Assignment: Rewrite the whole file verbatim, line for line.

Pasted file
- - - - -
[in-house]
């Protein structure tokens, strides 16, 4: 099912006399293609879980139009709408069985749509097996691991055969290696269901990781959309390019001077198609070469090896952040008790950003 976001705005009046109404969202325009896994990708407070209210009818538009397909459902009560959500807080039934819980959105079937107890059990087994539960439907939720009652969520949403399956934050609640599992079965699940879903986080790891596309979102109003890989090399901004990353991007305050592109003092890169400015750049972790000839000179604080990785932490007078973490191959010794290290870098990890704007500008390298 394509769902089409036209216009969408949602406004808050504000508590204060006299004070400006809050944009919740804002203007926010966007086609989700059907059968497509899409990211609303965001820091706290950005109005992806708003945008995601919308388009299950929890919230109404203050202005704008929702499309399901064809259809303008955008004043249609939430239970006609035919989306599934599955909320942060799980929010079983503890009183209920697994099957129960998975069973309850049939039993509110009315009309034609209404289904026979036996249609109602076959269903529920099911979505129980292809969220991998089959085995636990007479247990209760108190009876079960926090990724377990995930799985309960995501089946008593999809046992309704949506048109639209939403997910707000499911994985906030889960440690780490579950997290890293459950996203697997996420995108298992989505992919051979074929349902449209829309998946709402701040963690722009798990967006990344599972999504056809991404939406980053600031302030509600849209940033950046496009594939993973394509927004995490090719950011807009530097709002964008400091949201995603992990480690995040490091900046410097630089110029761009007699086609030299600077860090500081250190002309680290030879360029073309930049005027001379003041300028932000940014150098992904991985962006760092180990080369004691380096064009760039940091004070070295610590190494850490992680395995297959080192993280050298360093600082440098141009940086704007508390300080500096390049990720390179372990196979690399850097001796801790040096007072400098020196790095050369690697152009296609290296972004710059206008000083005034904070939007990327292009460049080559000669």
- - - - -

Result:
[in-house]
């Protein structure tokens, strides 16, 4: 099912006399293609879980139009709408069985749509097996691991055969290696269901990781959309390019001077198609070469090896952040008790950003 976001705005009046109404969202325009896994990708407070209210009818538009397909459902009560959500807080039934819980959105079937107890059990087994539960439907939720009652969520949403399956934050609640599992079965699940879903986080790891596309979102109003890989090399901004990353991007305050592109003092890169400015750049972790000839000179604080990785932490007078973490191959010794290290870098990890704007500008390298 394509769902089409036209216009969408949602406004808050504000508590204060006299004070400006809050944009919740804002203007926010966007086609989700059907059968497509899409990211609303965001820091706290950005109005992806708003945008995601919308388009299950929890919230109404203050202005704008929702499309399901064809259809303008955008004043249609939430239970006609035919989306599934599955909320942060799980929010079983503890009183209920697994099957129960998975069973309850049939039993509110009315009309034609209404289904026979036996249609109602076959269903529920099911979505129980292809969220991998089959085995636990007479247990209760108190009876079960926090990724377990995930799985309960995501089946008593999809046992309704949506048109639209939403997910707000499911994985906030889960440690780490579950997290890293459950996203697997996420995108298992989505992919051979074929349902449209829309998946709402701040963690722009798990967006990344599972999504056809991404939406980053600031302030509600849209940033950046496009594939993973394509927004995490090719950011807009530097709002964008400091949201995603992990480690995040490091900046410097630089110029761009007699086609030299600077860090500081250190002309680290030879360029073309930049005027001379003041300028932000940014150098992904991985962006760092180990080369004691380096064009760039940091004070070295610590190494850490992680395995297959080192993280050298360093600082440098141009940086704007508390300080500096390049990720390179372990196979690399850097001796801790040096007072400098020196790095050369690697152009296609290296972004710059206008000083005034904070939007990327292009460049080559000669």